What we do for our animals?
At PAWS Thrissur, we offer care and protection to animals in need, and we believe all animals deserve access to high-quality veterinary care. Our shelter hosts several animals that are old, handicapped or paralyzed. We never willfully turn away from any animal that needs our care and attention.
What we do to make the animals of Thrissur safe
Well rescues, accident cases
The very reason that we at PAWS Thrissur started animal welfare activities was due to the lack of a group or individuals equipped to undertake rescue of animals in Thrissur district. Though there were small groups across the district handling small rescue missions, none of the people involved in these activities had a proper understanding regarding animal psychology, and did not adhere to wearing safety gear while rescuing the animals in distress. Hence, our founder, Ms. Preethi Sreevalsan realised the importance of having a dedicated and trained team looking into the rescues.
Animal rescue is a much-needed social service that helps protect animals from dangerous situations like accidents and often cruelty and abuse as well. Also, it very often happens that aged and sick animals are abandoned by their owners/parents because they do not have the heart to care for them when they are sick. Many animals are turned into shelters due to evictions, expensive health concerns, or other unfortunate circumstances.
Animal life being considered secondary to human life and the lack of awareness regarding the importance of the survival of animal species often lead people to think that their wellbeing is not their concern. We have a strong team of volunteers and staff members who are trained to undertake rescue missions. All the members involved in these missions have taken a course of pre-exposure anti rabies vaccination and are trained to understand the behaviour of animals.
Animal Protection Programs
We unfortunately come across horrifying news of how pain and cruelty is inflicted upon animals and humans and the question we often ask ourselves is, “but why do people hurt other people/animals?”.
As far as animal cruelty is concerned there have been a few possible reasons listed for this kind of behavior. Animals are considered secondary to humans and hence get ignored. Their well being also gets affected by many human interventions. People also inflict pain on animals as a form of amusement or “shock value”.
We also very often come across un-managed emotions like anger and distress directed at animals. There are cases where people tend to take a particular hatred towards a specific species of animals (for example, people who hate cats or street dogs).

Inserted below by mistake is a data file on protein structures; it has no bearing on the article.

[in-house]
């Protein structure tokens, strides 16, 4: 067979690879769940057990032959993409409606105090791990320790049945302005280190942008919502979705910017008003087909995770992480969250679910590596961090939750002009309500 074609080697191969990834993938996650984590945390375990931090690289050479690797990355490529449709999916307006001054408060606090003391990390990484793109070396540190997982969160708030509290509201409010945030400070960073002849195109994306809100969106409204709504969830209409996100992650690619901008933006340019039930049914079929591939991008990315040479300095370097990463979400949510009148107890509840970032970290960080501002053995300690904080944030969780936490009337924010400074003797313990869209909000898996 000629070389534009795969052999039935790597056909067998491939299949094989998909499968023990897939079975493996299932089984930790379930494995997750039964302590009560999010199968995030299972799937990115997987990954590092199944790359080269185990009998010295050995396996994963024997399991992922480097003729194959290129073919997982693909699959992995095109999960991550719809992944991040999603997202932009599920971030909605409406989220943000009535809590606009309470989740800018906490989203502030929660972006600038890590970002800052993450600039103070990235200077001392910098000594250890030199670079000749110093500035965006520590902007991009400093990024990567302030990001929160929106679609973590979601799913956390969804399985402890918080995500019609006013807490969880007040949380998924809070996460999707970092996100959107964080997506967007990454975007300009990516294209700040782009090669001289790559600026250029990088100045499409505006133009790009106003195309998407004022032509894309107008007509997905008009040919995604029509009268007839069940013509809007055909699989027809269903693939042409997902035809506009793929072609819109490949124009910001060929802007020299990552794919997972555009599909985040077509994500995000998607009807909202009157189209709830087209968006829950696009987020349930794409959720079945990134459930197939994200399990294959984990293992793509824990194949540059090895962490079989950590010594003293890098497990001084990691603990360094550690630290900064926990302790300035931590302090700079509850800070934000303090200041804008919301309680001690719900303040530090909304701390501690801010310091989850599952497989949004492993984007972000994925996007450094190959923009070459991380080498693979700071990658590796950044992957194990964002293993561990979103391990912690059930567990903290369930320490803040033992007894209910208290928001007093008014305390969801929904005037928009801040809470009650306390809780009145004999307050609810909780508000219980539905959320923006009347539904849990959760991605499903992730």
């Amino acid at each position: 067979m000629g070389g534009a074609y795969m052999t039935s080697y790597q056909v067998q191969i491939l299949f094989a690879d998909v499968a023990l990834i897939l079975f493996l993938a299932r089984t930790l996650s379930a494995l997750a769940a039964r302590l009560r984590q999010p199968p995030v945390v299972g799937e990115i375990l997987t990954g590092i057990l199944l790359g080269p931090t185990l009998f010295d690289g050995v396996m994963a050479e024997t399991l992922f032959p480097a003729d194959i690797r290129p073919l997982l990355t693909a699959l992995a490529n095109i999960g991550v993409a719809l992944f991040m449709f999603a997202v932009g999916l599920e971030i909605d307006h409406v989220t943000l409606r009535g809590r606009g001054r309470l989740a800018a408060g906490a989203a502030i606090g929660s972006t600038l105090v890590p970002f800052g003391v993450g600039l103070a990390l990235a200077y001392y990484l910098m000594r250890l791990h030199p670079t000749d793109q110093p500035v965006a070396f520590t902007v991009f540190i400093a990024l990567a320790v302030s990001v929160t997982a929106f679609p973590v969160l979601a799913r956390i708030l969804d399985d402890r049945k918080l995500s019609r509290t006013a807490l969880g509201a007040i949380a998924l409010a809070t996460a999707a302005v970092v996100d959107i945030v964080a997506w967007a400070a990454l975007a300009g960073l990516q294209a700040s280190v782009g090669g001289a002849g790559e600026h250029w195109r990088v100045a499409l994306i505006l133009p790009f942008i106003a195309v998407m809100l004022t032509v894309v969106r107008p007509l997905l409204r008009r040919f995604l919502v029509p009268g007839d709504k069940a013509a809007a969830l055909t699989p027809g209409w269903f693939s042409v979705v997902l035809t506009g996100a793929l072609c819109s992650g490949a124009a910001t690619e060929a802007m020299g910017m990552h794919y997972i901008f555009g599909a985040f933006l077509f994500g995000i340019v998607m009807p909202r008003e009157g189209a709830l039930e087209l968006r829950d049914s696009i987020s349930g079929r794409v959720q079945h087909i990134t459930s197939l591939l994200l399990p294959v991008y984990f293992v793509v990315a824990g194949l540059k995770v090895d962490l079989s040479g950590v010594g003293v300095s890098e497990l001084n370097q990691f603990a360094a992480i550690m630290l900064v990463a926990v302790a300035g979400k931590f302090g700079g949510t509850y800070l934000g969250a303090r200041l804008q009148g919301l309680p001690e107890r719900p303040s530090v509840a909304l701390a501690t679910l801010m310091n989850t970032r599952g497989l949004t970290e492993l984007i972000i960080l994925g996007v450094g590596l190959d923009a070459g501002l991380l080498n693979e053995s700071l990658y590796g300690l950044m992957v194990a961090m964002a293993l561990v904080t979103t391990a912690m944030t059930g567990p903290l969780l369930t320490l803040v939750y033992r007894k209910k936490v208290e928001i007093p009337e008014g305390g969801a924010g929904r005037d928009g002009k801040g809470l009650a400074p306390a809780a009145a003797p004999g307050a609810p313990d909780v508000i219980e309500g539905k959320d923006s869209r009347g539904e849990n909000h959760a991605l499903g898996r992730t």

Interestingly, pain and cruelty is also a way many people take to in order to show power and control. In many communities it is also performed as part of religious customs such as animal sacrifices. None of these acts are justifiable and there should be stricter laws employed in order to bring these crimes down.
Match the animals with humans
Deciding to bring home a new pet member is exciting. And adopting a pet from a shelter or rescue group is not only exciting, it’s truly an enlightening experience. Adopting pets has become more and more popular and accessible but in spite of this, popular culture is to still ‘buy’ purebred dogs. More than companionship, it has become more of a status symbol in today’s community. City animal shelters, nonprofit shelters and rescue groups are full of pets who have lost their homes for any number of reasons and at PAWS Thrissur too we have such beautiful animals whose lives we’ve saved and brought back to normal.
Mostly dogs and almost all of them either fully Indie or ends up a cross between an Indie and another breed. Anyhow, the reality is, we still have few takers for the rescued animals. We have been conducting adoption drives for the past 5 years now and also have regular adoptions that happen on a daily basis too. We have observed that puppies, for many reasons, get adopted very quickly, but even here there is disparity. Female Indie puppies have lesser takers, whereas the same male puppies are higher in demand. If s breed dog, then any age, if a female, gets the highest number of calls.
By adopting a pet from an animal shelter or rescue group, we help save the lives of two animals—the pet you adopt and a homeless animal that can be rescued because of the space you make available.
To protect animals from viral epidemics